So to you on The Wall, you’ve made me stronger, you’ve made me want to keep fighting for a world without war and no more names on a wall. Thank you for the enlightenment and the hope you provide. On this Memorial Day 2018, I’ll remember and reflect on The Wall and the tens of thousands of names it contains. The Wall will help me carry on. I’ll also reflect and remember the millions and millions for Vietnamese not on any wall and the sacrifice they made.

May you on The Wall continue to rest in peace; I will never be totally at peace myself until I join you on The Wall.

Dan Gilman
Seattle, Washington


28 April 2018

It’s that time again to write to The Wall, to you 58,000-plus U.S. soldiers who died fighting in Vietnam in a pointless, unwinnable war that was perpetrated by corrupt politicians (“decent people,” Ken Burns has told us) “who made some mistakes” — with your lives, unfortunately. As a friend of mine wrote about that Vietnam War series, “The series chronicles the war – first this happened, then this, then this… that is to say it tells “what happened.” What it doesn’t tell is “what was done.” What was done was done to the Vietnamese people and to you, American soldiers, who died there. I hesitate to say “you who gave their lives.” No one willingly “gives” their life. If you fought courageously, I think you did that to save the lives of others, your buddies.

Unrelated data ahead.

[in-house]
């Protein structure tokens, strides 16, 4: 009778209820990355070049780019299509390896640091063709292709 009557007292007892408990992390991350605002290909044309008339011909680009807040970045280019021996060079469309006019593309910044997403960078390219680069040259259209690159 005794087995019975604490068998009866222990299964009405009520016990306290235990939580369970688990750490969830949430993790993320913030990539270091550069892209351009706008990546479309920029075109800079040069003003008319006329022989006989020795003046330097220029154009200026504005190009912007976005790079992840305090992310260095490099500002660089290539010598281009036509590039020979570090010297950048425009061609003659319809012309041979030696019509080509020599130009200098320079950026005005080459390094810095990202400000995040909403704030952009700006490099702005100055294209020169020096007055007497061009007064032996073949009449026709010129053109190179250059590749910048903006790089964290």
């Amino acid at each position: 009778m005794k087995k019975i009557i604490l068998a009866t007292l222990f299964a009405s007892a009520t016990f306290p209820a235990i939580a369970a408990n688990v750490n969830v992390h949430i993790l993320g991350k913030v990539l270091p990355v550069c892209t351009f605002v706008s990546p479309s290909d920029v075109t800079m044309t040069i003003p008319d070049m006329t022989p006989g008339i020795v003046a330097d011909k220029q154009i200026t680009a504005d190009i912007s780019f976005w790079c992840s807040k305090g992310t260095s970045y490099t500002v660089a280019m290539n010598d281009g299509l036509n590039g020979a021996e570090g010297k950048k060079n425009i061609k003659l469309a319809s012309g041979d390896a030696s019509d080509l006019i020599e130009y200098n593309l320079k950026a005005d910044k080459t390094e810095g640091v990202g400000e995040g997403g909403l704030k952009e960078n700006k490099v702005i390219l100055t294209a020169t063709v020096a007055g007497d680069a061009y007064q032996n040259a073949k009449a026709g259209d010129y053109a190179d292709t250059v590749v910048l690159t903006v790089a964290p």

It is hard as always to win back your trust. I was an anti-war activist from the mid-sixties on, and we tried hard to stop your war. Just recently I traveled to Vietnam with 38 Vietnam Veterans For Peace vets. I liked the Vietnamese so much and was mightily impressed by what they’ve been able to accomplish in the 42 years since the end of the war. We visited three different institutions that are somehow managing to care for the children with terrible birth defects as a result of our Agent Orange. We also visited with the Project RENEW team, who educate children about Unexploded Ordnance in case they should come upon them. We watched a specially trained team blow one up that was discovered when they were leveling a field for soccer play. Poor Vietnam. Forty thousand deaths have been attributed to UXOs, but the numbers are going down as people learn how to handle the situation.